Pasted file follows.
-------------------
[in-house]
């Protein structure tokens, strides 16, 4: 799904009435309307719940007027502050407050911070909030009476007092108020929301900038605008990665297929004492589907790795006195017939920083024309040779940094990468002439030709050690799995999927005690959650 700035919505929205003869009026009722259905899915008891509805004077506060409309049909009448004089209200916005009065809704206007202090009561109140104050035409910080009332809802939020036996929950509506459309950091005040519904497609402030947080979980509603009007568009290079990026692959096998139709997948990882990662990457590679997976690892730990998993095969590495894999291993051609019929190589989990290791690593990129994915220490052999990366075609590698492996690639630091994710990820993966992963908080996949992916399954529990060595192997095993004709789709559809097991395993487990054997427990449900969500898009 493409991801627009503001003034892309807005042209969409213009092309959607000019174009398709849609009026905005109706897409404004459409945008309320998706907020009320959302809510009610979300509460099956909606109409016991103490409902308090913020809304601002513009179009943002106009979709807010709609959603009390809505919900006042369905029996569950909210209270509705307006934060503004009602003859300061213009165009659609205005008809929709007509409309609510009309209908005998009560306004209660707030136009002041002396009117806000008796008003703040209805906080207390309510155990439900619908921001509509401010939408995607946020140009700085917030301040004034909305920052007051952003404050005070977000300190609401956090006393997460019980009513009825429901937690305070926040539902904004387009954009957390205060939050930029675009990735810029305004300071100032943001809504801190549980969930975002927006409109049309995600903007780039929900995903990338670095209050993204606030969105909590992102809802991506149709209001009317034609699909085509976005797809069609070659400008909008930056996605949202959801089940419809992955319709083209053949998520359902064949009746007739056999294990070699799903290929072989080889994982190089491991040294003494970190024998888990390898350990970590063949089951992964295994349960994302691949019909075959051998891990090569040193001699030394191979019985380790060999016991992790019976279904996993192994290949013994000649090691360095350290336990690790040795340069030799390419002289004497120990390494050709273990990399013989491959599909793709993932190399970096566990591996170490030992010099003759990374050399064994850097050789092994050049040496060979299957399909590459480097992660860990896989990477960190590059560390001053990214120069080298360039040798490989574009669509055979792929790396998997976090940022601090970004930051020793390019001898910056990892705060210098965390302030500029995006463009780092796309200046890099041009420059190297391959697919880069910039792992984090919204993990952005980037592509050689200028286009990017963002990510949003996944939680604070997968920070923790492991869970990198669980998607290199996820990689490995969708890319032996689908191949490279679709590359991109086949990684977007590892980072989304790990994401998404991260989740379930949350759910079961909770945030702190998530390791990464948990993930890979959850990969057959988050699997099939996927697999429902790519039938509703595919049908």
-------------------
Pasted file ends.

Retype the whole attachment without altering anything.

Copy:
[in-house]
């Protein structure tokens, strides 16, 4: 799904009435309307719940007027502050407050911070909030009476007092108020929301900038605008990665297929004492589907790795006195017939920083024309040779940094990468002439030709050690799995999927005690959650 700035919505929205003869009026009722259905899915008891509805004077506060409309049909009448004089209200916005009065809704206007202090009561109140104050035409910080009332809802939020036996929950509506459309950091005040519904497609402030947080979980509603009007568009290079990026692959096998139709997948990882990662990457590679997976690892730990998993095969590495894999291993051609019929190589989990290791690593990129994915220490052999990366075609590698492996690639630091994710990820993966992963908080996949992916399954529990060595192997095993004709789709559809097991395993487990054997427990449900969500898009 493409991801627009503001003034892309807005042209969409213009092309959607000019174009398709849609009026905005109706897409404004459409945008309320998706907020009320959302809510009610979300509460099956909606109409016991103490409902308090913020809304601002513009179009943002106009979709807010709609959603009390809505919900006042369905029996569950909210209270509705307006934060503004009602003859300061213009165009659609205005008809929709007509409309609510009309209908005998009560306004209660707030136009002041002396009117806000008796008003703040209805906080207390309510155990439900619908921001509509401010939408995607946020140009700085917030301040004034909305920052007051952003404050005070977000300190609401956090006393997460019980009513009825429901937690305070926040539902904004387009954009957390205060939050930029675009990735810029305004300071100032943001809504801190549980969930975002927006409109049309995600903007780039929900995903990338670095209050993204606030969105909590992102809802991506149709209001009317034609699909085509976005797809069609070659400008909008930056996605949202959801089940419809992955319709083209053949998520359902064949009746007739056999294990070699799903290929072989080889994982190089491991040294003494970190024998888990390898350990970590063949089951992964295994349960994302691949019909075959051998891990090569040193001699030394191979019985380790060999016991992790019976279904996993192994290949013994000649090691360095350290336990690790040795340069030799390419002289004497120990390494050709273990990399013989491959599909793709993932190399970096566990591996170490030992010099003759990374050399064994850097050789092994050049040496060979299957399909590459480097992660860990896989990477960190590059560390001053990214120069080298360039040798490989574009669509055979792929790396998997976090940022601090970004930051020793390019001898910056990892705060210098965390302030500029995006463009780092796309200046890099041009420059190297391959697919880069910039792992984090919204993990952005980037592509050689200028286009990017963002990510949003996944939680604070997968920070923790492991869970990198669980998607290199996820990689490995969708890319032996689908191949490279679709590359991109086949990684977007590892980072989304790990994401998404991260989740379930949350759910079961909770945030702190998530390791990464948990993930890979959850990969057959988050699997099939996927697999429902790519039938509703595919049908």